Interested in submitting an e-Pearl? Click here!
Brought to you by the Resident and Fellow Section of Neurology®.
June 1, 2011
Striatal deformities of the hand and foot are typically painless, fixed contractures of the distal joints seen in 10 % of patients with advanced Parkinson’s disease. Originally described by Charcot and Purves-Stewart, the term striatal refers to the pathology located in the neostriatum (caudate and putamen). Unlike dystonia, they are present at rest and in sleep. Striatal toe is differentiated from Babinski sign by lack of toe fanning and flexion synergy of other muscles in the same leg. Response to treatment with antiparkinsonian has been reported, but is not predictable. Botulinum toxin and surgery are other options.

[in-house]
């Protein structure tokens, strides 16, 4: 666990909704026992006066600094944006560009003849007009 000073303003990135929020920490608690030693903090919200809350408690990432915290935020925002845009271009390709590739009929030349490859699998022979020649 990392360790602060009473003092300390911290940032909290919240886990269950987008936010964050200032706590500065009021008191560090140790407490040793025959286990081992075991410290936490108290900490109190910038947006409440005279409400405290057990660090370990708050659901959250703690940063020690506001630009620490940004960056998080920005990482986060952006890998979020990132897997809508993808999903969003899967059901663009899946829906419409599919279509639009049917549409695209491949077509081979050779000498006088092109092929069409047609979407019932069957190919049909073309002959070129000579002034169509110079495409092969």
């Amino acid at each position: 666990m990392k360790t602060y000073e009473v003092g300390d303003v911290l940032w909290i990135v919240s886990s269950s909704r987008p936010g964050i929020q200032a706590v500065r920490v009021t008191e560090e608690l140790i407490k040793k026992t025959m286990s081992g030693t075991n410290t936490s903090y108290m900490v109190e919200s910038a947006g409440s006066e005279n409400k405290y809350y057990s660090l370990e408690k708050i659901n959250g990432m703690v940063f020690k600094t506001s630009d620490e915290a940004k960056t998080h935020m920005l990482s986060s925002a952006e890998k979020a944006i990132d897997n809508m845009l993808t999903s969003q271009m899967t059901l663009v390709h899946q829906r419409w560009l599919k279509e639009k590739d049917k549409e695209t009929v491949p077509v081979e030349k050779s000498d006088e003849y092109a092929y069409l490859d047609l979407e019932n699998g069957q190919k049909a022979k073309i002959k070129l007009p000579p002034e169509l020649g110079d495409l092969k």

Partha S Ghosh, MD
Disclosure: Dr. Ghosh reports no disclosures.
For more clinical pearls and other articles of interest to neurology trainees, visit www.neurology.org and click on the link to the Resident and Fellow Pages.
Click here to listen to this week's Neurology® Podcast.